First off I know this topic easily gets subjective, but I'm trying to avoid that, as there should be at least 1 good answer to this in a sea of bad answers and it's hard to find.

At first sight my question seems simple; How do you store Virtual Machine disks on Harddisks, while making sure data integrity isn't compromised, and performance isn't horrible.

But it's actually harder than it appears;

  • ZFS and BTRFS are no option: Copy On Write filesystems are notoriously poor at handling large files, especially if they may contain another Copy On Write filesystem themselves! You CAN turn off COW on BTRFS, but this also turns off checksumming (and compression, deduplication, etc).
  • EXT2/3/4, XFS, ReiserFS, NTFS, etc etc all do not do full data checksumming like BTRFS/ZFS do and are not and option.

So is it checkmate then? You can't have full data integrity other than simplistic RAID setups that have other issues such as Write Holes(RAID5) and generally very poor handling of corrupt files where it's unclear which of two copies is the correct one. Issues that are avoided with higher level systems that checksum and verify the integrity of files before they're returned to the operating system or user.

The only option I can think of is using BTRFS/ZFS inside the VMs rather than on the host, and schedule snapshots and backups appropriately on each machine, even though that's a lot more cumbersome than doing it on the host.

Does anyone know any other way to achieve my goal?

  • ZFS and BTRFS are no option: Copy On Write filesystems are notoriously poor at handling large files Oh? Why do you think that? Feb 6, 2017 at 11:45

1 Answer 1


Let's start from a simple evidence: greater data resiliency and integrity features generally have a performance penalty to pay. From here, we can do some more considerations:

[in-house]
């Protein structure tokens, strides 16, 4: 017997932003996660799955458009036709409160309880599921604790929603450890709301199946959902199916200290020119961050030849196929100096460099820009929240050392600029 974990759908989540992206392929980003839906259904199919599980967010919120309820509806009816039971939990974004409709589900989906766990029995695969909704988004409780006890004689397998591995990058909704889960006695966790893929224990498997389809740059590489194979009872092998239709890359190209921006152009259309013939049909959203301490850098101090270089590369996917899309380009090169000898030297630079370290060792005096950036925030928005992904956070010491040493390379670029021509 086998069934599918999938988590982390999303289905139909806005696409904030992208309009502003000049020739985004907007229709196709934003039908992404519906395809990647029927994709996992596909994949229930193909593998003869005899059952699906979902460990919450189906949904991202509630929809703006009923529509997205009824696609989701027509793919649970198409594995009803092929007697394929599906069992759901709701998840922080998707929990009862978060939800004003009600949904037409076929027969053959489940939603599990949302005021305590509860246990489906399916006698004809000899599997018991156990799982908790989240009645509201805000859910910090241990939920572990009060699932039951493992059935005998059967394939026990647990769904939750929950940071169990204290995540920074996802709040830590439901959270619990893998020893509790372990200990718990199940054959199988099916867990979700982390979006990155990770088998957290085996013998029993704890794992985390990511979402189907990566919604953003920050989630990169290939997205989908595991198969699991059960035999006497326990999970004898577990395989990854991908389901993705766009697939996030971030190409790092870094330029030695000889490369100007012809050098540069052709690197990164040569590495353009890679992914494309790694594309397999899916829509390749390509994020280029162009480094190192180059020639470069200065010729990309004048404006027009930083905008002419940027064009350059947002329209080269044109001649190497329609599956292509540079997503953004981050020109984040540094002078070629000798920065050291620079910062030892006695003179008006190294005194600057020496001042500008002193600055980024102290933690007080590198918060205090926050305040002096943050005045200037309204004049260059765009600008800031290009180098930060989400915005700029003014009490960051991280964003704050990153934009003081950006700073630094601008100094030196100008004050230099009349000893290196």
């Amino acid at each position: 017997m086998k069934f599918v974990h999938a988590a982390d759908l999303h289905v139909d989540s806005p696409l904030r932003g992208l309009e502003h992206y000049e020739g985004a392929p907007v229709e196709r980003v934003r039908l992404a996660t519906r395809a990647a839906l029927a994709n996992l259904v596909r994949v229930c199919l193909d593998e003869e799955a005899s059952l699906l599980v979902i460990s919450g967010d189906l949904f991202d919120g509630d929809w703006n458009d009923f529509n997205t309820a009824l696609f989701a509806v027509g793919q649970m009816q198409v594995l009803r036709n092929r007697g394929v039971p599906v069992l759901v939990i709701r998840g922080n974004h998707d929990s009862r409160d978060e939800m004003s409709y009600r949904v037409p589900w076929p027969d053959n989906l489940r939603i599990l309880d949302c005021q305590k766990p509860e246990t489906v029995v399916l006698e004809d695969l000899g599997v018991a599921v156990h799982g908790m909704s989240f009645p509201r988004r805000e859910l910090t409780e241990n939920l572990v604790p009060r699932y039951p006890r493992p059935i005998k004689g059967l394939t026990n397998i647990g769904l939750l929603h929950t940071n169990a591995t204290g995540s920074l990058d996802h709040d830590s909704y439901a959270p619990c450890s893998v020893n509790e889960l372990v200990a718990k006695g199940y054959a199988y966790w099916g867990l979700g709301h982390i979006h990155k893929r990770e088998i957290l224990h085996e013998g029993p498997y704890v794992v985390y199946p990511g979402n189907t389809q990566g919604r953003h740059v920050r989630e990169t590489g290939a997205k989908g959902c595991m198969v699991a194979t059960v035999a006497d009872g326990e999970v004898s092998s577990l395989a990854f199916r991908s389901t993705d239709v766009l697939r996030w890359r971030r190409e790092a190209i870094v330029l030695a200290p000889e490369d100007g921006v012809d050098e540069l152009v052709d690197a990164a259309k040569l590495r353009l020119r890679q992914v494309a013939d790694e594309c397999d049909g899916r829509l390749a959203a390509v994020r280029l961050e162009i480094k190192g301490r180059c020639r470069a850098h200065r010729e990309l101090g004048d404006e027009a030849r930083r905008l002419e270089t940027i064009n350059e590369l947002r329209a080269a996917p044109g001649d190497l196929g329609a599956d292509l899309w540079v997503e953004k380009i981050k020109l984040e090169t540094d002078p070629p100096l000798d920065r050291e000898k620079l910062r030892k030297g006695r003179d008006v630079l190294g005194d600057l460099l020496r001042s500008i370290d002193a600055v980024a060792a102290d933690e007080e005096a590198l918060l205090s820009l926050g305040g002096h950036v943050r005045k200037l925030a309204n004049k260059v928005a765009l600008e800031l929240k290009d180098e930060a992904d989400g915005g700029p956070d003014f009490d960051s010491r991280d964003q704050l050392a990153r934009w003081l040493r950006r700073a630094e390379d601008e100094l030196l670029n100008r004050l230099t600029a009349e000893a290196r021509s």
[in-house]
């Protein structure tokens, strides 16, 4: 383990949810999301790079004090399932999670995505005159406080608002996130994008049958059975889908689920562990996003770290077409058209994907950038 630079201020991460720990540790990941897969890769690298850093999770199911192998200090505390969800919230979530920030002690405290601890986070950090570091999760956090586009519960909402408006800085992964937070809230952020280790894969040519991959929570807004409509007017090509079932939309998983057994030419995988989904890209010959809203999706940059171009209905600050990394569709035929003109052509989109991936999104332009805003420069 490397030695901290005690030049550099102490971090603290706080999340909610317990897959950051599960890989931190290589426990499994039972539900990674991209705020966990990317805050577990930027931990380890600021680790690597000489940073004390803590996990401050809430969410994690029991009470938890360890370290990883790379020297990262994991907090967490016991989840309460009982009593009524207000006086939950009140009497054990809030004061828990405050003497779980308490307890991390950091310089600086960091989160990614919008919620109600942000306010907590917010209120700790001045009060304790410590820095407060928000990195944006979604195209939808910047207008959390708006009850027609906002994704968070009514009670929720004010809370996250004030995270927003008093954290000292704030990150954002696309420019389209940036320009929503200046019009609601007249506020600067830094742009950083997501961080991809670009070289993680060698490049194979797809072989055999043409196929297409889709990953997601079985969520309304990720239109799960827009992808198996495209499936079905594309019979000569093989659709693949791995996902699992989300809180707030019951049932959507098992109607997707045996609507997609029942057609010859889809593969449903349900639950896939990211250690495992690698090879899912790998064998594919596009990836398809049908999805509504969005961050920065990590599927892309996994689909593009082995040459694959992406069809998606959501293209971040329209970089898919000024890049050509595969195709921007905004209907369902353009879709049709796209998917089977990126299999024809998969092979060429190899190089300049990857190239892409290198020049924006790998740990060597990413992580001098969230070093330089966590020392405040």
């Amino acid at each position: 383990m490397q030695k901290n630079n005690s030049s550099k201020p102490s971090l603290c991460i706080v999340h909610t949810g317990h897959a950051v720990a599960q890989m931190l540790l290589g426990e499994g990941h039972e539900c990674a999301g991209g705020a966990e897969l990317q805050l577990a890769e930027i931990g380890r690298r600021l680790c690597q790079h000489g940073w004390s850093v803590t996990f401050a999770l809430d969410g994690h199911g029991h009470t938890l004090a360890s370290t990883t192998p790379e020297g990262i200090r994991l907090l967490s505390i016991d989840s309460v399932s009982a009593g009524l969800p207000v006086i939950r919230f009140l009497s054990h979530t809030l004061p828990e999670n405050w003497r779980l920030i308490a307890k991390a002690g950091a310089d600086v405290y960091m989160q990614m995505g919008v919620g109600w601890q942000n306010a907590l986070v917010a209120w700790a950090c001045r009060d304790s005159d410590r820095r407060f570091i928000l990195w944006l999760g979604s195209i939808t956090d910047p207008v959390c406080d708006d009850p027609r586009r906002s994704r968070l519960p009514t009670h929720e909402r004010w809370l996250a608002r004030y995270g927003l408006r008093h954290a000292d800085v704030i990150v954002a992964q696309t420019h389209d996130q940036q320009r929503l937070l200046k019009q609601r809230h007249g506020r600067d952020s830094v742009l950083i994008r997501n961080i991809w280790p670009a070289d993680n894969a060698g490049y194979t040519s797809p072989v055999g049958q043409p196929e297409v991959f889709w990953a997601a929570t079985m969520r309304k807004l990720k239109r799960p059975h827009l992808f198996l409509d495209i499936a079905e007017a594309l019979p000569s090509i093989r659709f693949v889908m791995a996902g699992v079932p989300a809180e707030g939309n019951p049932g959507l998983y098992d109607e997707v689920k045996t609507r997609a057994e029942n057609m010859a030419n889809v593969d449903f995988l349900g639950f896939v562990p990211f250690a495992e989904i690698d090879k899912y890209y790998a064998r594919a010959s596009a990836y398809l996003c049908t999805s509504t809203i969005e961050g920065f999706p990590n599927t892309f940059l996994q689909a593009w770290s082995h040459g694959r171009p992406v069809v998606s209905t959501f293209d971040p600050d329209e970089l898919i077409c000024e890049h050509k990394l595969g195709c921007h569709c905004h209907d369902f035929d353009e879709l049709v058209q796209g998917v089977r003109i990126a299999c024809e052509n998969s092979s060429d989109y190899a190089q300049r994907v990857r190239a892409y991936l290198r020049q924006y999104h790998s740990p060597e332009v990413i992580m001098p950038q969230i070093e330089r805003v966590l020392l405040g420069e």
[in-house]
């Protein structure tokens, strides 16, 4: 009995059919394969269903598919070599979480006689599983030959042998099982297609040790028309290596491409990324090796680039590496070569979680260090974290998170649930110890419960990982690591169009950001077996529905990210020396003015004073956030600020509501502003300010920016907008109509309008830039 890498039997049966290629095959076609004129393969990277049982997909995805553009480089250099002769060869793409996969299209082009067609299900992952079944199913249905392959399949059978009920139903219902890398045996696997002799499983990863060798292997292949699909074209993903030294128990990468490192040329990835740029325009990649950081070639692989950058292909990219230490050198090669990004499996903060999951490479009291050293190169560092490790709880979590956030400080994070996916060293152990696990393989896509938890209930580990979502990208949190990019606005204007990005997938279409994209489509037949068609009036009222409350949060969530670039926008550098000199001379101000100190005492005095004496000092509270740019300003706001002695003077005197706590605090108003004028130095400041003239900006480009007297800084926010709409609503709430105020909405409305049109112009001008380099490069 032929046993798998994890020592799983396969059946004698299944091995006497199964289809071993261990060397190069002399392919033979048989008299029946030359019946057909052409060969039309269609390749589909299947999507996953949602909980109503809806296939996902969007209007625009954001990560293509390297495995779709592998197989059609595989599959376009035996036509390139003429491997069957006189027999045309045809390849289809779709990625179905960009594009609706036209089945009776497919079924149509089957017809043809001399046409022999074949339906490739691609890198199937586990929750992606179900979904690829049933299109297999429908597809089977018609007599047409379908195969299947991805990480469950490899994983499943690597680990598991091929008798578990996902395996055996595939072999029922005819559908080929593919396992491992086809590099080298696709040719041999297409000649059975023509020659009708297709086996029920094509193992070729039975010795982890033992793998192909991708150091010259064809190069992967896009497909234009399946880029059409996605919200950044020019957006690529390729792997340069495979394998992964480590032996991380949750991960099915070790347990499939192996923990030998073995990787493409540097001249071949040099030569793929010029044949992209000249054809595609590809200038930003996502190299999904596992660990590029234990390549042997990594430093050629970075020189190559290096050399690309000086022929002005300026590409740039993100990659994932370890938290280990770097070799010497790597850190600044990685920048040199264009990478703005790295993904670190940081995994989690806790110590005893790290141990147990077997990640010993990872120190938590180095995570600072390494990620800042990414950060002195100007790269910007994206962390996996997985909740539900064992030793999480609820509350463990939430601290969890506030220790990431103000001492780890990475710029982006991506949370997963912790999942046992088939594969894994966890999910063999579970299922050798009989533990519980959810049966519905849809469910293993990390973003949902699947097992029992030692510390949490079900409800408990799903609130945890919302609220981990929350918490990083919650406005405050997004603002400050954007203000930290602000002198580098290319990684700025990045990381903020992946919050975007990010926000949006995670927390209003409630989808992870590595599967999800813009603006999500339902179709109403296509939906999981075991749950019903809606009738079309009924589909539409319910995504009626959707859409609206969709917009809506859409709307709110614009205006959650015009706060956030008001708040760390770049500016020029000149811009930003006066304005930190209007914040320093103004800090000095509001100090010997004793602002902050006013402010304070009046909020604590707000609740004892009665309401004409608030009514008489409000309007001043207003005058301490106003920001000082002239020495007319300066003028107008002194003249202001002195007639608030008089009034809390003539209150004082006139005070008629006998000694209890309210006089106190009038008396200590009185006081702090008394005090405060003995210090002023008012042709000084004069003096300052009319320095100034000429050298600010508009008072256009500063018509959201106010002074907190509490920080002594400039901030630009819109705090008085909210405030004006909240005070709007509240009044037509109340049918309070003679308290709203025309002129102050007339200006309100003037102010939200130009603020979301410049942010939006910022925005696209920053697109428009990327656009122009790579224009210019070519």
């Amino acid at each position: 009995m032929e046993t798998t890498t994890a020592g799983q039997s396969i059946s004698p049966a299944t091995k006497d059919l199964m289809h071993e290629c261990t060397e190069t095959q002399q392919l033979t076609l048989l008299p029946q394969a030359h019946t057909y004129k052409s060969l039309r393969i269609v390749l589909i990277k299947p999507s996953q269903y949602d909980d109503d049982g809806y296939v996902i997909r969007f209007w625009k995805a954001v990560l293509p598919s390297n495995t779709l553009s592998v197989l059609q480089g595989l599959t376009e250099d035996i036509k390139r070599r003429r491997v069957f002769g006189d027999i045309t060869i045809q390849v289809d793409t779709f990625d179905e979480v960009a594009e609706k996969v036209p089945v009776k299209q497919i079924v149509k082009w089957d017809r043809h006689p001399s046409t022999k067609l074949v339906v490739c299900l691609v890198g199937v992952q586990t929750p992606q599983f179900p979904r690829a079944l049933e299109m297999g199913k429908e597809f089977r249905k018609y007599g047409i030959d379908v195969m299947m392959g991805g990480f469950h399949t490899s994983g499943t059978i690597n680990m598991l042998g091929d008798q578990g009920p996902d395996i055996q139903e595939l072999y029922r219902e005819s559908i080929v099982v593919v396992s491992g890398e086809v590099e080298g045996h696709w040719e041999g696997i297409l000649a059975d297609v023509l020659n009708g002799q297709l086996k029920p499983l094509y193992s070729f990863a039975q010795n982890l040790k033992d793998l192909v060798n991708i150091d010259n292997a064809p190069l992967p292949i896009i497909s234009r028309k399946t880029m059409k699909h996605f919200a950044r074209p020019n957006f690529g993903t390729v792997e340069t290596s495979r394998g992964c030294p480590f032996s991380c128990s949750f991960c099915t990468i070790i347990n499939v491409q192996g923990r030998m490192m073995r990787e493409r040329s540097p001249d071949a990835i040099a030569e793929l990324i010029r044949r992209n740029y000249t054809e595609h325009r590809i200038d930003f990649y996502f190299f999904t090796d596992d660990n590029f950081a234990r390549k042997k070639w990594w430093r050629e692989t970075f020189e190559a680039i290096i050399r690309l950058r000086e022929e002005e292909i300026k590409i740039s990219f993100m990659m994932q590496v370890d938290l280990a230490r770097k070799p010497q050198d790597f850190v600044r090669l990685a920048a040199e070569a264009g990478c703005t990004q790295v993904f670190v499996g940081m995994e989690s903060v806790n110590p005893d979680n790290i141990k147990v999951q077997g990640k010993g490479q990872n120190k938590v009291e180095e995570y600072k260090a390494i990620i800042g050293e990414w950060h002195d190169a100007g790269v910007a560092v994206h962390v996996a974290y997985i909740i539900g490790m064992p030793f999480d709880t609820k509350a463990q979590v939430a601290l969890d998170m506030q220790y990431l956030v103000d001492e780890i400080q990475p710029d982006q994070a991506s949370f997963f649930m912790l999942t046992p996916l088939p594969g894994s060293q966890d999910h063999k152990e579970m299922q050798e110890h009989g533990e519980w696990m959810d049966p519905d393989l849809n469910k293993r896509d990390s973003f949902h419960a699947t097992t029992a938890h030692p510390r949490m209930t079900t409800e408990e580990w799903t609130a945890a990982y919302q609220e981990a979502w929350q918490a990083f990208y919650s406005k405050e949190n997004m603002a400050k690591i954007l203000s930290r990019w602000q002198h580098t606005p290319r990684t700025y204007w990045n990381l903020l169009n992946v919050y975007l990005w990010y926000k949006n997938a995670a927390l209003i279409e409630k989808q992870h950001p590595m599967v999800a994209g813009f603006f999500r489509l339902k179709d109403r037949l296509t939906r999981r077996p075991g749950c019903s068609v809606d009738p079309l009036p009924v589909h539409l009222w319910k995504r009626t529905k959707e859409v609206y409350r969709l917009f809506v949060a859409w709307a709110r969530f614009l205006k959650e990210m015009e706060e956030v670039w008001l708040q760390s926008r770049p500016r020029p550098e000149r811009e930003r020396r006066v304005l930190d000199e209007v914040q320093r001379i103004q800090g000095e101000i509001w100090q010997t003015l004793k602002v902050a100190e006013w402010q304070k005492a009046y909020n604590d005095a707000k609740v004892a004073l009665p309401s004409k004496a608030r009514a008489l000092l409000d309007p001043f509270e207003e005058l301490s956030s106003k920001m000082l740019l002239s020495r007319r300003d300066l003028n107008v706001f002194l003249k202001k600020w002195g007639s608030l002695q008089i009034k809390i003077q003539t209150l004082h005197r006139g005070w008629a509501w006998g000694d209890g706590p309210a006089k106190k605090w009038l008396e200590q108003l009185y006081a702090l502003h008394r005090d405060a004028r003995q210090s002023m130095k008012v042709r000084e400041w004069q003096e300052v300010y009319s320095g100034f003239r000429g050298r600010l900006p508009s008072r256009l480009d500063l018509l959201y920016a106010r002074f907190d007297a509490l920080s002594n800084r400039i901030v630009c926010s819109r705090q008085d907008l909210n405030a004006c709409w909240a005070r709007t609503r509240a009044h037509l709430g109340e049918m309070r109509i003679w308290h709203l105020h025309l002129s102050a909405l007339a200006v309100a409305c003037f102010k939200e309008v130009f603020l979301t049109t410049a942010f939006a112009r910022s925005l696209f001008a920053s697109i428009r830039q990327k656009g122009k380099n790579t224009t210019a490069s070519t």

• ZFS has much better performance that BTRFS when used as VM-backing filesystem, at least on RHEL/CentOS hosts. While it's true that on pure mechanical HDD it remain slower that more traditional filesystems, using even a relatively small SSD as SLOG device will noticeably increase its performance. In other words, VMs on ZFS are a perfectly reasonable use case;

  • even when using traditional filesystems without full data checksumming as XFS and EXT4, the odds of data corruption on an healthy system are very small. BER/UBER/URE rating are often cited out of context and without taking regular scrubs into account;

  • hardware RAID5/6 cards with powerloss protected cache are immune to write hole. Moreover, RAID6 can also be used as a form of data checksumming (note: it depends on the specific controller/implementation). So a RAID6 array with appropiately sized write back cache is a reasonable solution;

  • finally, as suggested, you can use ZFS inside the VM. For such a setup I would export raw LVM volumes to guests, formatting the data container as ZFS. However, I would take snapshots of the LVM volumes themselves, rather than from inside the single guest VMs. For better performance I would use RAID10 on the host (as the base for LVM)

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